Tsunami risk for the Western Indian Ocean
Steps toward the integration of science into policy and practice
16 July 2017
The project investigates tsunami risk to coastal India in order to improve the scientific basis for planning aimed at preventing severe losses (in both lives and livelihoods) and increasing community resilience to catastrophic natural events.
The three central aims are:
1. To analyse the tsunami risk arising from earthquakes and quantify the uncertainties regarding eventual coastal inundations that it causes.
2. To understand how urbanisation processes, and in particular land use and planning decisions, contribute to the
impact of coastal inundation on communities
3. To assess the uncertainties regarding these impacts, the value put at risk by them and the information required by stakeholders to develop mitigation and response strategies that reflect these considerations.
- Project Outline
The project takes an interdisciplinary approach that brings together natural scientific (geology-statistics) modelling of hazards, social-scientific understanding of underlying risk factors and risk communication, and decision-theoretic (including ethical) evaluation of mitigation policies. In the first short-term study, the focus is on two or three particular coastal towns in India, with the aim of laying down the foundations for a more ambitious future study. By doing an initial study of this kind the project can assess the feasibility of in depth mitigation planning that is sensitive to scientific uncertainty and to community values, and trial a multidisciplinary approach to managing natural hazards.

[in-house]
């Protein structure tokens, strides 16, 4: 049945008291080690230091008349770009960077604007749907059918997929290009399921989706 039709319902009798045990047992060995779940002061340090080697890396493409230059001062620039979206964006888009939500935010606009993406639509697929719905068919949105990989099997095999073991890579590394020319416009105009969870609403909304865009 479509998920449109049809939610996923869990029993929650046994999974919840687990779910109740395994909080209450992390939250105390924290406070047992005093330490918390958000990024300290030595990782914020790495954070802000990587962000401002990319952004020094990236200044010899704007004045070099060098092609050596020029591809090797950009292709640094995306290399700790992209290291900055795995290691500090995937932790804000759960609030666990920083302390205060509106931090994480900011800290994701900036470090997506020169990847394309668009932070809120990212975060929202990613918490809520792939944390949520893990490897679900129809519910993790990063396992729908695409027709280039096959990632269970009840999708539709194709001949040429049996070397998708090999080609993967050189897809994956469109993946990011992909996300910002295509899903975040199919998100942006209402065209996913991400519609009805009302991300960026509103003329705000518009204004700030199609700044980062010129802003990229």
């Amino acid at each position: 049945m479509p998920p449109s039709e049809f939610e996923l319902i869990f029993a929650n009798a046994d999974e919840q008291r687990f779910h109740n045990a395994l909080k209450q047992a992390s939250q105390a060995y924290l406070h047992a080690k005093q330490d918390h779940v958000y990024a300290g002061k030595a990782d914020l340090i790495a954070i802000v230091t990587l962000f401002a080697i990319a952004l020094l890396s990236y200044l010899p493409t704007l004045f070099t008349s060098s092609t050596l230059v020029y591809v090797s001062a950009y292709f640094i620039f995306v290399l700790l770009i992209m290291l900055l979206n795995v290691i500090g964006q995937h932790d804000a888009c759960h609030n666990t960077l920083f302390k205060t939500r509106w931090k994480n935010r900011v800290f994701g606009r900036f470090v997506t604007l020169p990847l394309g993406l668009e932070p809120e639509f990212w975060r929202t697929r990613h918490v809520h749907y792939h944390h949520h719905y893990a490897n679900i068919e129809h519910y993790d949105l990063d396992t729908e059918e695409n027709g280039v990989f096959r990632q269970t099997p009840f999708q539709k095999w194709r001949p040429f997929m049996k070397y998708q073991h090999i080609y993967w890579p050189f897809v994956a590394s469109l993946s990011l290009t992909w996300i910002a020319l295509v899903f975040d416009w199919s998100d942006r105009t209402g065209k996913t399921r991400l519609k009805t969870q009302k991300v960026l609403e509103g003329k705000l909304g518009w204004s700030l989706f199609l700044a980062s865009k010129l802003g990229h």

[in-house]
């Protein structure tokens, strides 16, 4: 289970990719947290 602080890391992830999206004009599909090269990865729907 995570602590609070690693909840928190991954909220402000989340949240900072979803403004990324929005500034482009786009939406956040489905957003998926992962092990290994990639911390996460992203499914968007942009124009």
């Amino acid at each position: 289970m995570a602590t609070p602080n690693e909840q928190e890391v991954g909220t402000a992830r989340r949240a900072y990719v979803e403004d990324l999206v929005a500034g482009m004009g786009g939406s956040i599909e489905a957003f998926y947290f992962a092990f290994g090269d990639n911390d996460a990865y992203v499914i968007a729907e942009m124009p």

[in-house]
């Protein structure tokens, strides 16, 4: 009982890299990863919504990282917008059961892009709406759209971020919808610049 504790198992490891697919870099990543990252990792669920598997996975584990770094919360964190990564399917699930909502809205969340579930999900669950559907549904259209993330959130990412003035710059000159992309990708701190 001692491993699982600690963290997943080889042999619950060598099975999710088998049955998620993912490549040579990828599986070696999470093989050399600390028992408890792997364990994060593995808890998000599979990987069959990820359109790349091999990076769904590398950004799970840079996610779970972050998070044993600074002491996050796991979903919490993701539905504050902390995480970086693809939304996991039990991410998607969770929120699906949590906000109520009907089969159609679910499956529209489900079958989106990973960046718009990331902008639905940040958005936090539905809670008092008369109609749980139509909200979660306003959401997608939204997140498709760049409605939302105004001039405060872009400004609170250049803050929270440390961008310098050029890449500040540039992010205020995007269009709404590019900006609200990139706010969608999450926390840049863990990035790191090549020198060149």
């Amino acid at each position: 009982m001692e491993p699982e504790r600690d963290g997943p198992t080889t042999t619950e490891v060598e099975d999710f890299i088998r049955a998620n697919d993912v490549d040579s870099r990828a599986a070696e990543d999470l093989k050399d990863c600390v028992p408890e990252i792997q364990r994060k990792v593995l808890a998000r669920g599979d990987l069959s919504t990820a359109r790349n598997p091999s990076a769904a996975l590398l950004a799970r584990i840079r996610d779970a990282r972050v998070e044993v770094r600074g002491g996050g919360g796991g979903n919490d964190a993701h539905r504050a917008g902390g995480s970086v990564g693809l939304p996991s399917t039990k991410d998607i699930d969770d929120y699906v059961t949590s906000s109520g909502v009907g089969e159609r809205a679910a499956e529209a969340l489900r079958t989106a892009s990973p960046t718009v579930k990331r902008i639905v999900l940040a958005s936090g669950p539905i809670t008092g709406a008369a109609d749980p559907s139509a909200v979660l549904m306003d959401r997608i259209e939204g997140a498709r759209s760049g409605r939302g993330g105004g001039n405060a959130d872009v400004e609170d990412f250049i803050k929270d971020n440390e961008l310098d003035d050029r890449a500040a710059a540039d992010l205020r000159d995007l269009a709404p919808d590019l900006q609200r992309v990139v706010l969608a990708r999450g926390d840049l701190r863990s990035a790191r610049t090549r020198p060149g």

The project first investigates tsunami risk arising from giant earthquakes on the Makran Subduction Zone (MSZ). Tsunamis from this source threaten the West coast of India including major cities such as Mumbai. The best documented historic tsunami from the MSZ occurred on the 28th November, 1945 when around 300-4000 people were killed in several countries with Arabian Sea coastlines, including India, at a time when these coasts were much less populated than today. However, large uncertainties in the possible sources of tsunamis around India are key issues for tsunami risk assessment for the coast of India.
In 2004, the lack of awareness and preparedness to a possible tsunami arising from the Sumatra-Andaman (S-A) fault unfortunately contributed to the death of around 15,000 people on the Eastern coast of India, with a catastrophic economic impact on poor and fragile local communities. The prospect of similar losses for a future event on the Western coast compels scientists, specialists of humanities, and social scientists experts in planning for natural hazards, to jointly investigate the risk as proposed here.
In order of priority, the project's first objective is to improve the scientific understanding that underpins prevention strategies such as hazard mapping for urban planning. Its second objective is to explore the processes that will enable the incorporation of scientific assessments into policies and practice, in order to ethically and efficiently protect vulnerable and poor communities from future tsunamis. Its third objective is to identify the hurdles that would hamper the integration of science, policies and practice, and propose specific strategies towards pragmatic decision-making under severe uncertainties.
UCL Statistical Science (lead), Indian Institute of Science, LSE